Pa.'s first death sentence of the year
But will Tam Minh Le -- and 175 others -- ever face lethal injection
Pennsylvania's drought of death sentences ended Friday when a Philadelphia jury sentenced Tam Minh Le to death for the horrific 2014 killings of two brothers who were beaten, stabbed and dumped into the Schuylkill.
It was the first death sentence imposed by a Common Pleas Court jury in Pennsylvania this year.
Le, 44, of Southwest Philadelphia, certainly met the criteria of the state's death penalty law. He was found guilty of two counts of first-degree murder in the torture killings of Vu "Kevin" Huynh, 31, and his brother Viet Huynh, 28, both of Paoli.
According to trial testimony, the Huynh brothers sold large quantities of marijuana and owed Le and his associates $100,000. Instead of repaying the money, the brothers gambled it away.
On the night of Aug. 26, 2014, the Huynh brothers and their friend, Tan Voong, were beaten, blindfolded, and bound in Le's garage on 72nd Street near Grays Avenue. Voong, now 24, testified that besides Le, four masked men in the garage harassed them and beat them over the money.
The victims then were taken into Le's van and driven to the Schuylkill, north of the rowing grandstands on Kelly Drive, where they were repeatedly stabbed before being dumped into the river.
Voong survived to become the key witness against Le. After the van left, Voong waited a couple of hours and climbed out of the Schuylkill about 4 a.m. Aug. 27.
Le, who was convicted of manslaughter for a 1993 shooting death of a man in Rochester, N.Y., declined to make a statement before leaving the courtroom in custody. Le will now be transferred to one of the four state prisons for men that have "death rows." There he will be in a cell for 23 hours a day until his sentence is overturned – or he is executed.
Philadelphia may generate two more death sentences before the year is out.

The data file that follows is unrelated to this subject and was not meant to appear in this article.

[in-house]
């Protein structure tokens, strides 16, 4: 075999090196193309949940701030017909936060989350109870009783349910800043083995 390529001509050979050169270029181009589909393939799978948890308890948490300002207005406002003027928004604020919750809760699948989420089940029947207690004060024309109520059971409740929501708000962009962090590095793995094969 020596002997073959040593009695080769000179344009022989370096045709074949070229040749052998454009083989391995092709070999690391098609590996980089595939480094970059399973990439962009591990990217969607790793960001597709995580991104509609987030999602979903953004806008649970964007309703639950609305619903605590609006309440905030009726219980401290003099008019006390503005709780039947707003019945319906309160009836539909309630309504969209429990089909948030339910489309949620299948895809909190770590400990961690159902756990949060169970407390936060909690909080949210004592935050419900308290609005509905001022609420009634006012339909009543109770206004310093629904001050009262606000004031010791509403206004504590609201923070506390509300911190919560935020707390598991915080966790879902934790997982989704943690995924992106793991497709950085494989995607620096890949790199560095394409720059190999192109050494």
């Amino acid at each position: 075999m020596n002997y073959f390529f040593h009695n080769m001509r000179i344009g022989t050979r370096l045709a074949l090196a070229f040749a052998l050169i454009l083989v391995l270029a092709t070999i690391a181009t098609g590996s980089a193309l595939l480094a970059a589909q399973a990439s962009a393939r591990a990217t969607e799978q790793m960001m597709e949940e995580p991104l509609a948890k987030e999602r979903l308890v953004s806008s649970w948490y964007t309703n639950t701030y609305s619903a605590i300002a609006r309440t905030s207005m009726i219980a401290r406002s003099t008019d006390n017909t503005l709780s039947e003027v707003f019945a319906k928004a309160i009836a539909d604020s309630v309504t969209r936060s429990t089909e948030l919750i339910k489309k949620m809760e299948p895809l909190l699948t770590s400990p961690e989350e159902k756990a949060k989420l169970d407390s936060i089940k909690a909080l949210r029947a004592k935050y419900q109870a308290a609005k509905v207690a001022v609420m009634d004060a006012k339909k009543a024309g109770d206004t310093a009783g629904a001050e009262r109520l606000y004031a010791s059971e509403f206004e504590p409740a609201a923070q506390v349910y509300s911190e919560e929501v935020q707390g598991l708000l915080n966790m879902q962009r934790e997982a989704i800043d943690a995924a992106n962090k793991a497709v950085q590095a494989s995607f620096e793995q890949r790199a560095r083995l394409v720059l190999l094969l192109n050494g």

Currently, Ibrahim Muhammed and Nalik Scott, both 35, are on trial before a Common Pleas Court jury in the deadly Sept. 6, 2011 robbery at Lorena's Grocery in which the owner, Porfirio Nunez, 50, his wife, Juana Nunez, 44, and his sister Lina Sanchez, 48, were shot to death.
If the jury finds the pair guilty of first-degree murder, it will begin hearing evidence to determine if they should be sentenced to death or life in prison without parole.
According to state prison officials, 174 men and one woman are awaiting execution by lethal injection. It won't happen anytime soon.
Last December, the state Supreme Court affirmed Gov. Wolf's then-11-month-old policy of granting reprieves to all inmates facing imminent execution pending the report of a legislative task force studying the fairness and effectiveness of the use of capital punishment in Pennsylvania.
The state Senate authorized the task force in 2011. The task force was to have issued its report in December 2013, but the deadline has been extended.
Pennsylvania has executed just three men since capital punishment was reenacted 38 years ago, the last in 1999.
Nor have juries in Pennsylvania's 67 counties seemed especially eager to condemn fellow citizens to death. In 2015, juries in three counties – Bucks, Monroe and Washington – imposed death sentences, the same number as in 2014. Over the last decade, the number of death sentences in Pennsylvania has been in a general decline from a high of nine in 2005.
The downward trend in Pennsylvania mirrors what is happening nationwide, where death sentences have declined from 140 in 2005 to 49 in 2015, according to the Washington-based Death Penalty Information Center.
During that same time period, actual executions have also declined from 60 to 28 last year and 20 so far in 2016. Since 1976, when the U.S. Supreme Court laid the foundation for the modern use of the death penalty, Texas had led the nation in the number of people put to death: 538, including 13 last year and 7 so far this year.
Still, Pennsylvania ranks fifth in death row population among the 31 states still allowing execution.
The current record-holder for longest death row resident in Pennsylvania is Henry Fahy, 59, the Kensington junk man convicted in the 1981 rape and murder of his 12-year-old neighbor, Nicolette "Nicky" Caserta. The oldest condemned inmate Roland Steele, 70, the Washington County man sentenced to three death sentences in 1986 for the karate-punch slayings of three elderly widows.